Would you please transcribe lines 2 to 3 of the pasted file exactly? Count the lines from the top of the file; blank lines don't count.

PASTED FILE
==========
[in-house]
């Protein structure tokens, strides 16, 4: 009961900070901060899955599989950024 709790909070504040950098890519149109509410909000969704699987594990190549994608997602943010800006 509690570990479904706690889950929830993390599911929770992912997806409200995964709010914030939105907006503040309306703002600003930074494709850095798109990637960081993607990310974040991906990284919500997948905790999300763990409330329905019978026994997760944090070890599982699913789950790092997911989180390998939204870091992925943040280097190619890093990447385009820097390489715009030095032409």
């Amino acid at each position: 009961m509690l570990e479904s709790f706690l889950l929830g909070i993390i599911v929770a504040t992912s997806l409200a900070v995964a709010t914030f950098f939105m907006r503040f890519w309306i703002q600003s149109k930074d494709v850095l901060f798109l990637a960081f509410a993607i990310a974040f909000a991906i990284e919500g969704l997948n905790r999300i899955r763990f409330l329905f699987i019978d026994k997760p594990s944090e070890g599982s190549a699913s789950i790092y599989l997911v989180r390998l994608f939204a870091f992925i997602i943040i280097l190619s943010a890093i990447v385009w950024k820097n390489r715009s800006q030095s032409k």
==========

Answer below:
């Protein structure tokens, strides 16, 4: 009961900070901060899955599989950024 709790909070504040950098890519149109509410909000969704699987594990190549994608997602943010800006 509690570990479904706690889950929830993390599911929770992912997806409200995964709010914030939105907006503040309306703002600003930074494709850095798109990637960081993607990310974040991906990284919500997948905790999300763990409330329905019978026994997760944090070890599982699913789950790092997911989180390998939204870091992925943040280097190619890093990447385009820097390489715009030095032409």
């Amino acid at each position: 009961m509690l570990e479904s709790f706690l889950l929830g909070i993390i599911v929770a504040t992912s997806l409200a900070v995964a709010t914030f950098f939105m907006r503040f890519w309306i703002q600003s149109k930074d494709v850095l901060f798109l990637a960081f509410a993607i990310a974040f909000a991906i990284e919500g969704l997948n905790r999300i899955r763990f409330l329905f699987i019978d026994k997760p594990s944090e070890g599982s190549a699913s789950i790092y599989l997911v989180r390998l994608f939204a870091f992925i997602i943040i280097l190619s943010a890093i990447v385009w950024k820097n390489r715009s800006q030095s032409k």